Rescue Pet Myths About Cats and Dogs

Unfortunately, there are several myths floating around when it comes to animal shelters and the pets inside of them. Allow your veterinarian Murrieta, CA to tell you the truth—here are three rescue pet myths that you shouldn’t believe:

Rescue Pets Are Old

Think rescue pets are old, unwanted animals? Not true. Pets of almost any age can be found in a shelter; elderly companions, middle-aged pets, and puppies and kittens alike! No matter the age of pet you’re considering, tour your local shelters to find it.

Rescue Pets Are Poorly Behaved

This isn’t true. Pets don’t often come to shelters because of poor behavior; issues like abandonment and uncontrolled breeding are far more common reasons. Most rescue pets are well-behaved or can be easily trained!

Rescue Pets Are Dirty

False! On the contrary, rescue facilities must be kept at a high standard of cleanliness and sanitation to prevent the spread of disease in an area with so many animals housed in close quarters. Shelter pets aren’t dirty!

Have you recently adopted a pet and need to make an appointment for their initial vaccinations and examination? We’re here to help. Set up an office visit at your vet clinic Murrieta, CA.

Xylitol and Its Danger for Your Pet

Have you ever heard of xylitol? It’s a sugar substitute found in many candies, gums, baked goods, and other products, like toothpaste. Xylitol is fine for humans, but very bad for pets! Learn more here from a vet Crown Point, IN.

Symptoms

The symptoms of xylitol can manifest themselves in as little as 30 minutes after your pet ingests something containing the poison. Symptoms include lethargy, uncoordinated movements, loss of appetite, and—without prompt treatment—seizures, coma, and even death. Rush your pet to the emergency room if you know or suspect that they’ve ingested xylitol.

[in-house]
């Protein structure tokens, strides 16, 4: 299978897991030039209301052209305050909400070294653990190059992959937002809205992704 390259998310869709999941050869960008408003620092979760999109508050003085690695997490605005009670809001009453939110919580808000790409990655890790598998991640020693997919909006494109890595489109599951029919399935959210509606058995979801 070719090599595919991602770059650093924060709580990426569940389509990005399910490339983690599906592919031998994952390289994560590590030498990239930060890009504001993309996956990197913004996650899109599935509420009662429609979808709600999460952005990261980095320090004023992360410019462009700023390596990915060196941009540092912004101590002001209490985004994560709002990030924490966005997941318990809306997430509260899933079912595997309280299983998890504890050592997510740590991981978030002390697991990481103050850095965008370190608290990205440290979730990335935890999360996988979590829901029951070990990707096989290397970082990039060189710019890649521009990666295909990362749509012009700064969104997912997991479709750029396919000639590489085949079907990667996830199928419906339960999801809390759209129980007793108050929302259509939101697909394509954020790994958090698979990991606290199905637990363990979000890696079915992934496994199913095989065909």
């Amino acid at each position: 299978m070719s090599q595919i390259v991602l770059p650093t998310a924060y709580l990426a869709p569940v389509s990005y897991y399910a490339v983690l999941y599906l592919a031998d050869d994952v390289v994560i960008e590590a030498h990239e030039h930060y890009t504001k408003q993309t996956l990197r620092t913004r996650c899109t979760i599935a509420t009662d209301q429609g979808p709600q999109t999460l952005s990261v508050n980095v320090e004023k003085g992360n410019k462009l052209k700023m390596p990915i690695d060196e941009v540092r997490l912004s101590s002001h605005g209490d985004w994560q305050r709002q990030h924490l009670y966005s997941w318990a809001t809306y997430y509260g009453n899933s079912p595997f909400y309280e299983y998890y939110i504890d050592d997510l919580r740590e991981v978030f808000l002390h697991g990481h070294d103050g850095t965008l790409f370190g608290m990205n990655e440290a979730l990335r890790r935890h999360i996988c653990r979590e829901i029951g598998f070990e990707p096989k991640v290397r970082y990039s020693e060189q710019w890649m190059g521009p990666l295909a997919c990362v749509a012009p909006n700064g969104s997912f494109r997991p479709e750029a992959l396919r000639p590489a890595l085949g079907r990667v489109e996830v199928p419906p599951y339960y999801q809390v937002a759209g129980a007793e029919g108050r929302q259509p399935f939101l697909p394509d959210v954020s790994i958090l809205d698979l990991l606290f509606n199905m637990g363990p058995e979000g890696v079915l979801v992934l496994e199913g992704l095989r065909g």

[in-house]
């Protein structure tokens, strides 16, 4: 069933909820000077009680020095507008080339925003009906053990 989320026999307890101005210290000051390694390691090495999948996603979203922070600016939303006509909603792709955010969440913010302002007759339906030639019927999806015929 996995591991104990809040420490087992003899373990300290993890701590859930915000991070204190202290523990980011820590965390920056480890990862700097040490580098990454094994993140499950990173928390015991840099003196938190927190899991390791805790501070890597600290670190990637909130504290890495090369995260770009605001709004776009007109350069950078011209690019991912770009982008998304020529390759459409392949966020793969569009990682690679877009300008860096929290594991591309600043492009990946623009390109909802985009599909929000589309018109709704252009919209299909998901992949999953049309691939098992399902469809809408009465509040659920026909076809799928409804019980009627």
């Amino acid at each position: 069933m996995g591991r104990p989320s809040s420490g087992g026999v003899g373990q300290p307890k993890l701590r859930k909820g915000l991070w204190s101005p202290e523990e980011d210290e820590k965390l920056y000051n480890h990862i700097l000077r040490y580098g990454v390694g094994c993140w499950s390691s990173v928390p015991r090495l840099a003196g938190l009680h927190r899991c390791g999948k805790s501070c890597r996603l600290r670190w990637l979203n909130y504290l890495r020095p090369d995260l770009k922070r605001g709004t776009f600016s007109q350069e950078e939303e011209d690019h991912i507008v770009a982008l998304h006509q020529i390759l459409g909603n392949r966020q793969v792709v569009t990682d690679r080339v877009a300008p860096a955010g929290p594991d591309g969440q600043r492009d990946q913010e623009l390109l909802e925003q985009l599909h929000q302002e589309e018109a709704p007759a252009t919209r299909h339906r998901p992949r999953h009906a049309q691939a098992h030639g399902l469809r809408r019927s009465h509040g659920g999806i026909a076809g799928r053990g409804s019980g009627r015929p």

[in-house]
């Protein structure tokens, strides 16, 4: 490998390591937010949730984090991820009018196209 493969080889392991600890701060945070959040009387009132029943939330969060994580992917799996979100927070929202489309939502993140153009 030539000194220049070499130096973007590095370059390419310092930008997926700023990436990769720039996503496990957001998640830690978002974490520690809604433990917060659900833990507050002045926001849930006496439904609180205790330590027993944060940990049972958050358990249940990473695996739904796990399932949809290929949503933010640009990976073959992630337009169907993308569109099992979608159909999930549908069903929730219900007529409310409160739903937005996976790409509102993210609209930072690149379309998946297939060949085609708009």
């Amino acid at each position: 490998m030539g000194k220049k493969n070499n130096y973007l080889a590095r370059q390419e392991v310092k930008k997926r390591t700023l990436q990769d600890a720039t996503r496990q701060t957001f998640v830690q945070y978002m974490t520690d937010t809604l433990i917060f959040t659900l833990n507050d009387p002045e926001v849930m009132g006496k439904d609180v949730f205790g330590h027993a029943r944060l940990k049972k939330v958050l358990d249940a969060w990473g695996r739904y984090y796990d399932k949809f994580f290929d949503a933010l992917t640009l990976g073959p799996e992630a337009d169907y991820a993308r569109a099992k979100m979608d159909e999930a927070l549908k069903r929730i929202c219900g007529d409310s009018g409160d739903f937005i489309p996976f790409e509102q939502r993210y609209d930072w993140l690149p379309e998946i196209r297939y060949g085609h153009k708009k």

Treatment

Your pet’s stomach may need to be flushed to rid the body of the toxin, and activated charcoal might help slow the absorption rate in body. As a pet recovers, supportive measures like fluid replacement and oxygen supplementation might be necessary.

How to Prevent Poisoning

As is the case with all poisonings, it’s easier to prevent xylitol poisoning than deal with it! Keep chocolate, candies, and all sweets out of your pet’s reach—store them in closed containers, cabinets, or the refrigerator.

Want to learn more about xylitol and other dangerous pet poisons? We’re here for you. Call your veterinarian Crown Point, IN.

How to Exercise Your Indoor Cat

It’s easy for an indoor cat to lay around all day, packing on the pounds and becoming unhealthier as time goes on. It’s up to you to exercise your feline friend! Here are three tips on exercising your indoor cat from a veterinarian Newmarket, ON.

Toys

What better way to get your cat moving than with a few fun toys? Toys let your cat exercise her body while having fun, and they encourage her to use her natural hunting and stalking instincts. Be sure to provide your cat with a few good toys at all times.

Cat Furniture

Cat towers allow your cat to exercise herself, even when you’re not at home, and they give her a high vantage point from which to survey her territory. Many cat towers even come with built-in toys and scratching posts! Browse the selection at your local pet supply store.

Catnip

If you’re having trouble enticing your cat into playing, why not use a bit of catnip? Sprinkle catnip on your cat’s toys or scratching post, and watch her go wild!

Does your cat need veterinary attention? Do you need vaccinations or pest-control medications for your pet? Call your animal hospital Newmarket, ON today.

Keeping Your Dog Safe When It’s Hot

Generally speaking, our dogs and extremely hot weather don’t mix. After all, Fido is covered in a layer of fur that he can’t take off! Here, your veterinarian Las Vegas, NV lists three easy ways to make sure your dog stays safe during hot weather.

Hydrate

The best thing to do for your dog when it’s hot is to provide him with a full dish of clean, cool, fresh water to drink from at all times. This keeps your pooch properly hydrated and staves off deadly heat exhaustion and dehydration. You can even add a few ice cubes to Fido’s dish on extremely hot days.

Limit Exercise

Don’t over-exercise your pet in hot weather, because it’s a quick way to have your dog develop heatstroke. Try to exercise your pooch in the early morning or evening hours, when it’s not so hot outside, and keep sessions short to make sure your dog doesn’t get overworked.

Pest Control

Keep your pet safe from fleas, ticks, worms, and other warm-weather pets with proper parasite control. Talk to your veterinarian if your dog needs preventatives.

Call your vet clinic Las Vegas, NV right away to learn more about hot-weather safety tips for dogs.